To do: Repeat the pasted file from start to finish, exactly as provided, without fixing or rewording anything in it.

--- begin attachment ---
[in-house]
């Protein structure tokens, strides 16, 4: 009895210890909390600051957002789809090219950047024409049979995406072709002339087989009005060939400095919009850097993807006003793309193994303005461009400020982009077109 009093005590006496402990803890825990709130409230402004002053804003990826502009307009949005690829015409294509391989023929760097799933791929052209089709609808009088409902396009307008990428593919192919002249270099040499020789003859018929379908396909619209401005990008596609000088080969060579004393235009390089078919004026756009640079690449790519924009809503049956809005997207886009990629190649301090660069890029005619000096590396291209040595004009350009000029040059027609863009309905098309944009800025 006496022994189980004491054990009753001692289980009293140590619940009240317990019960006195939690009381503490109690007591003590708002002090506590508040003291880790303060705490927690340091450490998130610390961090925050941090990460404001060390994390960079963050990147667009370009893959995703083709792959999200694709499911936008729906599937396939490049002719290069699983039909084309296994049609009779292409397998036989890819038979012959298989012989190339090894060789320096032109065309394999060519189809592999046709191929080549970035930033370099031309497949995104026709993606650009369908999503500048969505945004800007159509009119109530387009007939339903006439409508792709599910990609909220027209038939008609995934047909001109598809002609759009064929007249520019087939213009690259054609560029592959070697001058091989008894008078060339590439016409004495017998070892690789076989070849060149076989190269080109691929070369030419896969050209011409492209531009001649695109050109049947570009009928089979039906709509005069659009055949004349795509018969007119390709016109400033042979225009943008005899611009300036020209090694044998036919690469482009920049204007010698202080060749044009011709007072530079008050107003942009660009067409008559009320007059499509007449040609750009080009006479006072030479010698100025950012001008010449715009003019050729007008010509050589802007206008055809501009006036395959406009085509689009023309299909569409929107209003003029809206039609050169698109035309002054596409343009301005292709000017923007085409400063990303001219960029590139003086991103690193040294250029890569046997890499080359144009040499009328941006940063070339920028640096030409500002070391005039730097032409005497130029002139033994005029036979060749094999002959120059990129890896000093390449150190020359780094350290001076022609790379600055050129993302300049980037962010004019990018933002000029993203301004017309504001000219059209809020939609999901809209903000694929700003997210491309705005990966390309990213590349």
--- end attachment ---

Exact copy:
[in-house]
């Protein structure tokens, strides 16, 4: 009895210890909390600051957002789809090219950047024409049979995406072709002339087989009005060939400095919009850097993807006003793309193994303005461009400020982009077109 009093005590006496402990803890825990709130409230402004002053804003990826502009307009949005690829015409294509391989023929760097799933791929052209089709609808009088409902396009307008990428593919192919002249270099040499020789003859018929379908396909619209401005990008596609000088080969060579004393235009390089078919004026756009640079690449790519924009809503049956809005997207886009990629190649301090660069890029005619000096590396291209040595004009350009000029040059027609863009309905098309944009800025 006496022994189980004491054990009753001692289980009293140590619940009240317990019960006195939690009381503490109690007591003590708002002090506590508040003291880790303060705490927690340091450490998130610390961090925050941090990460404001060390994390960079963050990147667009370009893959995703083709792959999200694709499911936008729906599937396939490049002719290069699983039909084309296994049609009779292409397998036989890819038979012959298989012989190339090894060789320096032109065309394999060519189809592999046709191929080549970035930033370099031309497949995104026709993606650009369908999503500048969505945004800007159509009119109530387009007939339903006439409508792709599910990609909220027209038939008609995934047909001109598809002609759009064929007249520019087939213009690259054609560029592959070697001058091989008894008078060339590439016409004495017998070892690789076989070849060149076989190269080109691929070369030419896969050209011409492209531009001649695109050109049947570009009928089979039906709509005069659009055949004349795509018969007119390709016109400033042979225009943008005899611009300036020209090694044998036919690469482009920049204007010698202080060749044009011709007072530079008050107003942009660009067409008559009320007059499509007449040609750009080009006479006072030479010698100025950012001008010449715009003019050729007008010509050589802007206008055809501009006036395959406009085509689009023309299909569409929107209003003029809206039609050169698109035309002054596409343009301005292709000017923007085409400063990303001219960029590139003086991103690193040294250029890569046997890499080359144009040499009328941006940063070339920028640096030409500002070391005039730097032409005497130029002139033994005029036979060749094999002959120059990129890896000093390449150190020359780094350290001076022609790379600055050129993302300049980037962010004019990018933002000029993203301004017309504001000219059209809020939609999901809209903000694929700003997210491309705005990966390309990213590349």